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Looking ahead: 5 priorities for HR in 2023

December 15, 2022, 1:03 PM UTC
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Upskilling will become a top priority in 2023.

Good morning!

What would the end of the year be without some forward-looking HR predictions?

Recently, I sat down with Mandy Price, the cofounder and CEO of DEI data and benchmarking firm Kanarys, to discuss HR and DEI trends for 2023. Here’s what she sees in her people-focused crystal ball. 

Upskilling will be a necessity 

Leaders will turn to upskilling as hiring slows ahead of a possible recession, and employers are forced to make do with what they have.

In the past, most upskilling initiatives depended on employees voluntarily raising their hands to complete additional training. More formal processes for learning and development are expected to be implemented in the coming year.

“I’ve talked with CEOs who say one of their primary strategies is around upskilling, where there are formal processes and policies, and looking at the workforce to say, ‘How can we move people around?’” says Price.

Office politics will move to the forefront 

The 2024 election will be here before we know it. Price foresees this having a major influence on political discourse in the workplace, especially as younger workers demand that their employers speak up on matters of interest to them and reflect their values

“One of the keys is for leaders to allow people the ability to discuss and express while providing psychological safety,” Price says.

Creating an environment with healthy political discourse and a culture of respect for differing views will be imperative. The last two years saw leaders navigate when to speak out on politics. Next year, leaders will have to figure out how to create space for employees to have similar conversations while adding necessary guidelines and parameters to prevent conflict.

Performance reviews will get a makeover

More in-depth and holistic career discussions will likely replace traditional performance reviews, says Price. Many companies that Kanarys consults are moving toward a model that couples 360 reviews with deeper conversations about career paths, job development, and desired training.

Employers will also have to redefine exemplary performance equitably, especially in a dispersed and hybrid workplace.

All eyes are on Gen Z

As more Gen Z workers enter the workforce, figuring out how to retain this demographic will be critical. By 2025, this generation will make up 27% of the workforce, according to the OECD. Companies will need to proactively adjust their cultures and policies to reflect the expressed needs of the burgeoning cohort. 

“It’s important that organizations figure out how to keep this demographic engaged and involved because they’ve shown that they don’t have a problem leaving companies if they’re not in line with their goals and values,” Price says.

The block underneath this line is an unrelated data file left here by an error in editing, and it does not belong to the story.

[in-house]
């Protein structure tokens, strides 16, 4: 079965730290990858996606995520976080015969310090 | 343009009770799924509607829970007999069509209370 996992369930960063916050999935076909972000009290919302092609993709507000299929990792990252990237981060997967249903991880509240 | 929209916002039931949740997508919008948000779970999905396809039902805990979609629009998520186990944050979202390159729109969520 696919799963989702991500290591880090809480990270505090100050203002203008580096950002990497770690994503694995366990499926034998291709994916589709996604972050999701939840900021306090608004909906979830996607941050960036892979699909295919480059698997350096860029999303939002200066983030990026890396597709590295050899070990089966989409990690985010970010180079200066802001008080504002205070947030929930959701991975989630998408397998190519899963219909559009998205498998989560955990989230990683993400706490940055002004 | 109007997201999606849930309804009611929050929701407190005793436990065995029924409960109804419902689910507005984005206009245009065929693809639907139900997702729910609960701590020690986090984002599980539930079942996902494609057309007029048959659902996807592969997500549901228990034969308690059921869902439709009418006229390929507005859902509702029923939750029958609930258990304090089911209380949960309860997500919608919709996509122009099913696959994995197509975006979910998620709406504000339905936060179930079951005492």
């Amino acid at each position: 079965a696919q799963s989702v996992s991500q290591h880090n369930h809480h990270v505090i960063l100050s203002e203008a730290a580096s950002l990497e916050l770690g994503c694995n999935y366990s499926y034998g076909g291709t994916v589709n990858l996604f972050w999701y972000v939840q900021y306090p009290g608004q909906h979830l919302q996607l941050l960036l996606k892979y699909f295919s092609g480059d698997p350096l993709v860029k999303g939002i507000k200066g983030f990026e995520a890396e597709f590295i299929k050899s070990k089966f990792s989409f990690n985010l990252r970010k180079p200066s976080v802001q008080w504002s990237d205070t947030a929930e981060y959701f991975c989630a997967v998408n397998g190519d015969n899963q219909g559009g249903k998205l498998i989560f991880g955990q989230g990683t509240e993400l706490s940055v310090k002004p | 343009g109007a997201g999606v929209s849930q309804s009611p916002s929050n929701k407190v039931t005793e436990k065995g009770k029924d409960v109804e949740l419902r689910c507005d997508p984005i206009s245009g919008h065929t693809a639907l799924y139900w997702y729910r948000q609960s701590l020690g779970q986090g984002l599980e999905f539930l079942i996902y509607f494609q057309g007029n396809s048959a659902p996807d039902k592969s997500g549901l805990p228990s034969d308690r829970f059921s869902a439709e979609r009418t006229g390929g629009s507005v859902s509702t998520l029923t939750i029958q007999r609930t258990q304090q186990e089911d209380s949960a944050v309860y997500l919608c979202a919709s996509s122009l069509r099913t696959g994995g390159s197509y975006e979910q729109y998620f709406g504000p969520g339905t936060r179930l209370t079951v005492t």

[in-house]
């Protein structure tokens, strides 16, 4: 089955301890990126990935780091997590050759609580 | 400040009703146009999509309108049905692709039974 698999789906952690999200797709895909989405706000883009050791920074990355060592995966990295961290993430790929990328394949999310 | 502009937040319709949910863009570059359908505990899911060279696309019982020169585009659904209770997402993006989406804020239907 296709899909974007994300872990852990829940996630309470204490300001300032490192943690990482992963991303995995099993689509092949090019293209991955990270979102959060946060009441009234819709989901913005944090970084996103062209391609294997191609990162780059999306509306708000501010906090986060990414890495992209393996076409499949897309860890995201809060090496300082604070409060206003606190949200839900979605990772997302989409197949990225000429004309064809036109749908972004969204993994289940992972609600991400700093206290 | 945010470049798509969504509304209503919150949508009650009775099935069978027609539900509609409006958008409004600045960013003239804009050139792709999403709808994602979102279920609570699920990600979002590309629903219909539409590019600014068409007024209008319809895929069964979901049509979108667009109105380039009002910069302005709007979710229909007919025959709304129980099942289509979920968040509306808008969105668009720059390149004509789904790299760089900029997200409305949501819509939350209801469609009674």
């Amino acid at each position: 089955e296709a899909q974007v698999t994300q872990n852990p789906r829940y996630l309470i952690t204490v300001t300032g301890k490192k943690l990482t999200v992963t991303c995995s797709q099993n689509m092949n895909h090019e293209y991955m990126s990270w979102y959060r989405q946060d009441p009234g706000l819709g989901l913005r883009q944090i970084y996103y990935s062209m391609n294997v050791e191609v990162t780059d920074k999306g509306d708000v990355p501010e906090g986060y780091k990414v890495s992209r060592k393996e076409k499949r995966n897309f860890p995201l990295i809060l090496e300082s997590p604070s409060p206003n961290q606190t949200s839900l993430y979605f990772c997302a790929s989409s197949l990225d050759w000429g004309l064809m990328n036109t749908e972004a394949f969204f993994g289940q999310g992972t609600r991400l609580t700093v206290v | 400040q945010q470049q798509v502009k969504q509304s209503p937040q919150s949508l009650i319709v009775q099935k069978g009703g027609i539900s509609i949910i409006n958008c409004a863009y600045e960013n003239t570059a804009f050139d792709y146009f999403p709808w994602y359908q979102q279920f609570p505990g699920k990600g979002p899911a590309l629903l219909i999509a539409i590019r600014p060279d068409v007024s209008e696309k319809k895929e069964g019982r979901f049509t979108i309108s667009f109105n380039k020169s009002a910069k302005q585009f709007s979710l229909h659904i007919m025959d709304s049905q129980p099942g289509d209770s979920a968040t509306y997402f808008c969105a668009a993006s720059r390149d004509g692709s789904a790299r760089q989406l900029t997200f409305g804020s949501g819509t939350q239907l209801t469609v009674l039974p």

Four-day workweeks could become less of a fantasy

The four-day workweek might skip across the pond. Though Price admits the U.S. hasn’t experienced the same fervent adoption of the shortened workweek as the U.K., she is optimistic that it will grow in popularity. The main reason: More employers want to protect employees’ mental health.

“We’ll see more organizations leaning into [asking], ‘Can we start to look at a four-day workweek? Are we able to reimagine what the workplace looks like to provide additional mental health support?’” says Price.

Amber Burton

ICYMI: Check out the inaugural Fortune @ Work: Return-to-Office Playbook.

Reporter's Notebook

The most compelling data, quotes, and insights from the field.

I hate to be the bearer of bad news, but workers are still quitting—even with a looming recession. My colleague Megan Leonhardt shared the jobs with the highest turnover rates, and the one thing they all have in common is a high level of stress and burnout. Here’s a glimpse of the top five jobs that made the list:

1. Senior customer service rep
2. Software development manager
3. Creative director
4. Manufacturing production manager
5. Public relations specialist

The role of human resources assistant also landed high on the list. Read the full story here.

Around the Table

A round-up of the most important HR headlines, studies, podcasts, and long-reads.

- Contrary to popular belief, tech layoffs aren’t a sign the strong labor market is slowing because tech workers make up just 3% of the entire U.S. workforce. Watch time: 5 min. Wall Street Journal 

- State Farm faces a class-action lawsuit for allegedly discriminating against Black policyholders. New York Times

- Tension between workers and employers will continue into 2023 as the strong labor market bolsters employee confidence despite the economic downturn. Time

- A little over half of the 140,000 laid-off tech workers have found jobs that pay more than their previous roles. Insider


Everything you need to know from Fortune.

Rising wages. The jobs with the highest wage growth this year averaged a 17% increase compared to last year. —Megan Leonhardt

Sick-leave showdown. Warren Buffett's Berkshire Hathaway owns BNSF, one of the country’s largest railroads that has landed in the wider debate over the absence of sick leave in the industry. —Maria Aspan

The ultimate gift. A company in the Philippines raffled off an extra week of PTO at its holiday party. —Chloe Berger

This is the web version of CHRO Daily, a newsletter focusing on helping HR executives navigate the needs of the workplace. Today’s edition was curated by Paolo Confino. Sign up to get it delivered free to your inbox.